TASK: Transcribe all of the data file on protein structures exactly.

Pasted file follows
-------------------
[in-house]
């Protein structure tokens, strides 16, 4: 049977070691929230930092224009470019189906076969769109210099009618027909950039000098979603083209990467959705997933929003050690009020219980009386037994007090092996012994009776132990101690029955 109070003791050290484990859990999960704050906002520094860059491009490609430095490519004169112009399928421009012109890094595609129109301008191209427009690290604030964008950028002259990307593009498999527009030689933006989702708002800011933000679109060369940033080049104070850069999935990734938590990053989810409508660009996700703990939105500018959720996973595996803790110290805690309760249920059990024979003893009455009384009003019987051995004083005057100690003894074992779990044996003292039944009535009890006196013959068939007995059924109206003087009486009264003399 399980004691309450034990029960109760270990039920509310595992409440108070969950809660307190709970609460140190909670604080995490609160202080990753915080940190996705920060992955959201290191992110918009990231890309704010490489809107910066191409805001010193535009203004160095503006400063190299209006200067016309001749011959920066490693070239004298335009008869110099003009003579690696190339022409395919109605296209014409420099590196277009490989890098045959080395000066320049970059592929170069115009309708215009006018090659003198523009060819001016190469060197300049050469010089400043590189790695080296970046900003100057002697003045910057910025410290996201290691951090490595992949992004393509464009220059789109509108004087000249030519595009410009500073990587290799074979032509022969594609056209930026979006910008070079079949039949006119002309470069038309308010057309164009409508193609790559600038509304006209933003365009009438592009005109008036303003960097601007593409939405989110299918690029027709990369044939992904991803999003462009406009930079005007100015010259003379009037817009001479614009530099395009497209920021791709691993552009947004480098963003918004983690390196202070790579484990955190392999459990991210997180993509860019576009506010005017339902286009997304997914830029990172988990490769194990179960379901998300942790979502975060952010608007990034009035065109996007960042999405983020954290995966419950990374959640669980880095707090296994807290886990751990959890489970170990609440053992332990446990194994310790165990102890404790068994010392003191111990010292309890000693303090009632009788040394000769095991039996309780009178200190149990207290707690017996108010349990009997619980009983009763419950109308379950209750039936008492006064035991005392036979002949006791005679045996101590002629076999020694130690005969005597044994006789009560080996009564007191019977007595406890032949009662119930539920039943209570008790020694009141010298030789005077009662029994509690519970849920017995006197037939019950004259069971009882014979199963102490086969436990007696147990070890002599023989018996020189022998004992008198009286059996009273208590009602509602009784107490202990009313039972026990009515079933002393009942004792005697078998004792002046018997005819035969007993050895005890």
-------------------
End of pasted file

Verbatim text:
[in-house]
């Protein structure tokens, strides 16, 4: 049977070691929230930092224009470019189906076969769109210099009618027909950039000098979603083209990467959705997933929003050690009020219980009386037994007090092996012994009776132990101690029955 109070003791050290484990859990999960704050906002520094860059491009490609430095490519004169112009399928421009012109890094595609129109301008191209427009690290604030964008950028002259990307593009498999527009030689933006989702708002800011933000679109060369940033080049104070850069999935990734938590990053989810409508660009996700703990939105500018959720996973595996803790110290805690309760249920059990024979003893009455009384009003019987051995004083005057100690003894074992779990044996003292039944009535009890006196013959068939007995059924109206003087009486009264003399 399980004691309450034990029960109760270990039920509310595992409440108070969950809660307190709970609460140190909670604080995490609160202080990753915080940190996705920060992955959201290191992110918009990231890309704010490489809107910066191409805001010193535009203004160095503006400063190299209006200067016309001749011959920066490693070239004298335009008869110099003009003579690696190339022409395919109605296209014409420099590196277009490989890098045959080395000066320049970059592929170069115009309708215009006018090659003198523009060819001016190469060197300049050469010089400043590189790695080296970046900003100057002697003045910057910025410290996201290691951090490595992949992004393509464009220059789109509108004087000249030519595009410009500073990587290799074979032509022969594609056209930026979006910008070079079949039949006119002309470069038309308010057309164009409508193609790559600038509304006209933003365009009438592009005109008036303003960097601007593409939405989110299918690029027709990369044939992904991803999003462009406009930079005007100015010259003379009037817009001479614009530099395009497209920021791709691993552009947004480098963003918004983690390196202070790579484990955190392999459990991210997180993509860019576009506010005017339902286009997304997914830029990172988990490769194990179960379901998300942790979502975060952010608007990034009035065109996007960042999405983020954290995966419950990374959640669980880095707090296994807290886990751990959890489970170990609440053992332990446990194994310790165990102890404790068994010392003191111990010292309890000693303090009632009788040394000769095991039996309780009178200190149990207290707690017996108010349990009997619980009983009763419950109308379950209750039936008492006064035991005392036979002949006791005679045996101590002629076999020694130690005969005597044994006789009560080996009564007191019977007595406890032949009662119930539920039943209570008790020694009141010298030789005077009662029994509690519970849920017995006197037939019950004259069971009882014979199963102490086969436990007696147990070890002599023989018996020189022998004992008198009286059996009273208590009602509602009784107490202990009313039972026990009515079933002393009942004792005697078998004792002046018997005819035969007993050895005890």